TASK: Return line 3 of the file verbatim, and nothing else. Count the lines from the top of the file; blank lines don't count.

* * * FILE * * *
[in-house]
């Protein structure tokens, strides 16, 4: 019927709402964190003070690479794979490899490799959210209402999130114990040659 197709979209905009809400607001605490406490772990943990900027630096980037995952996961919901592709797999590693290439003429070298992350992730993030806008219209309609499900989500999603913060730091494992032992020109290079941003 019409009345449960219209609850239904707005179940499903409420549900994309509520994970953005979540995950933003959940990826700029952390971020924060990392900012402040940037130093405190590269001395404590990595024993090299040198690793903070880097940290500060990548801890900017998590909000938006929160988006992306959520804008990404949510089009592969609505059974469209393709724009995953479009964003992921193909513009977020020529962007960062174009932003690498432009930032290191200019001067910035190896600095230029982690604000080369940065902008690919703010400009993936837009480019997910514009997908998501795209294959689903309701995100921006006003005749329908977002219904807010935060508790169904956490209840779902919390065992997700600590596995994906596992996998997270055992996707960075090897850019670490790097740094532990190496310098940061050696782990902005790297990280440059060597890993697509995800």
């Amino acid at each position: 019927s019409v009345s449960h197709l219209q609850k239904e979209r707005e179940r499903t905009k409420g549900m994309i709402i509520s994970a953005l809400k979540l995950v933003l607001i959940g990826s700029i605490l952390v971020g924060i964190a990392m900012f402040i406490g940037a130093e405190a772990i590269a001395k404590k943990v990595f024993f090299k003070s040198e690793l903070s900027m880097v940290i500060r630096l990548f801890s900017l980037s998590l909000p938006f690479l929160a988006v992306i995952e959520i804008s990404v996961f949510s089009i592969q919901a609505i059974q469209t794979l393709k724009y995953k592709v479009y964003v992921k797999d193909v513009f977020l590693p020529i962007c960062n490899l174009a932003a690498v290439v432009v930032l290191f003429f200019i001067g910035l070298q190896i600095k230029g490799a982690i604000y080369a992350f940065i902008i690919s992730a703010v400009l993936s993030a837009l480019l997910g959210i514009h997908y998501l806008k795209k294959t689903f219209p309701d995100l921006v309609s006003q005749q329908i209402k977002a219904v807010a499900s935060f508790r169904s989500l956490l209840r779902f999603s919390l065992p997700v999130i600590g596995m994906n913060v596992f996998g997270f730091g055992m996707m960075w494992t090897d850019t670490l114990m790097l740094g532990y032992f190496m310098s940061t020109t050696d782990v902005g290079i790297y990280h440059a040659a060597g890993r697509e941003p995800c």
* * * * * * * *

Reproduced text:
């Amino acid at each position: 019927s019409v009345s449960h197709l219209q609850k239904e979209r707005e179940r499903t905009k409420g549900m994309i709402i509520s994970a953005l809400k979540l995950v933003l607001i959940g990826s700029i605490l952390v971020g924060i964190a990392m900012f402040i406490g940037a130093e405190a772990i590269a001395k404590k943990v990595f024993f090299k003070s040198e690793l903070s900027m880097v940290i500060r630096l990548f801890s900017l980037s998590l909000p938006f690479l929160a988006v992306i995952e959520i804008s990404v996961f949510s089009i592969q919901a609505i059974q469209t794979l393709k724009y995953k592709v479009y964003v992921k797999d193909v513009f977020l590693p020529i962007c960062n490899l174009a932003a690498v290439v432009v930032l290191f003429f200019i001067g910035l070298q190896i600095k230029g490799a982690i604000y080369a992350f940065i902008i690919s992730a703010v400009l993936s993030a837009l480019l997910g959210i514009h997908y998501l806008k795209k294959t689903f219209p309701d995100l921006v309609s006003q005749q329908i209402k977002a219904v807010a499900s935060f508790r169904s989500l956490l209840r779902f999603s919390l065992p997700v999130i600590g596995m994906n913060v596992f996998g997270f730091g055992m996707m960075w494992t090897d850019t670490l114990m790097l740094g532990y032992f190496m310098s940061t020109t050696d782990v902005g290079i790297y990280h440059a040659a060597g890993r697509e941003p995800c």